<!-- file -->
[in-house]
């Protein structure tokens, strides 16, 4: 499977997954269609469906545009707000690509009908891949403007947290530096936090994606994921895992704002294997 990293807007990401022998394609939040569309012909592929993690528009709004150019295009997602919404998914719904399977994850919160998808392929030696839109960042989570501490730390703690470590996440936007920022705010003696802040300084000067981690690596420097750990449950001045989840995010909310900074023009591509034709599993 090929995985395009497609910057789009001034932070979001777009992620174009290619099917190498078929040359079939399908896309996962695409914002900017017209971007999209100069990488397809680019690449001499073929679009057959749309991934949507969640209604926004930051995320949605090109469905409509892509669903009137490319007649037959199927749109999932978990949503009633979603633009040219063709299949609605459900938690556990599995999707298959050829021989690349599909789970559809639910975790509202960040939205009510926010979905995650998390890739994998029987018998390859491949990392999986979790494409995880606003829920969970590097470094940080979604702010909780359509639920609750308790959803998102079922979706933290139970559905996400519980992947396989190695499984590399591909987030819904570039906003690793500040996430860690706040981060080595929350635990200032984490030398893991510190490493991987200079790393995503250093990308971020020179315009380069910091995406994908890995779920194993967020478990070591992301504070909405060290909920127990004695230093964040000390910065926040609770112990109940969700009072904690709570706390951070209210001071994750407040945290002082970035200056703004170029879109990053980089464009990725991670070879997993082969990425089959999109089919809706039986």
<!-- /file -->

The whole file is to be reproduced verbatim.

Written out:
[in-house]
């Protein structure tokens, strides 16, 4: 499977997954269609469906545009707000690509009908891949403007947290530096936090994606994921895992704002294997 990293807007990401022998394609939040569309012909592929993690528009709004150019295009997602919404998914719904399977994850919160998808392929030696839109960042989570501490730390703690470590996440936007920022705010003696802040300084000067981690690596420097750990449950001045989840995010909310900074023009591509034709599993 090929995985395009497609910057789009001034932070979001777009992620174009290619099917190498078929040359079939399908896309996962695409914002900017017209971007999209100069990488397809680019690449001499073929679009057959749309991934949507969640209604926004930051995320949605090109469905409509892509669903009137490319007649037959199927749109999932978990949503009633979603633009040219063709299949609605459900938690556990599995999707298959050829021989690349599909789970559809639910975790509202960040939205009510926010979905995650998390890739994998029987018998390859491949990392999986979790494409995880606003829920969970590097470094940080979604702010909780359509639920609750308790959803998102079922979706933290139970559905996400519980992947396989190695499984590399591909987030819904570039906003690793500040996430860690706040981060080595929350635990200032984490030398893991510190490493991987200079790393995503250093990308971020020179315009380069910091995406994908890995779920194993967020478990070591992301504070909405060290909920127990004695230093964040000390910065926040609770112990109940969700009072904690709570706390951070209210001071994750407040945290002082970035200056703004170029879109990053980089464009990725991670070879997993082969990425089959999109089919809706039986």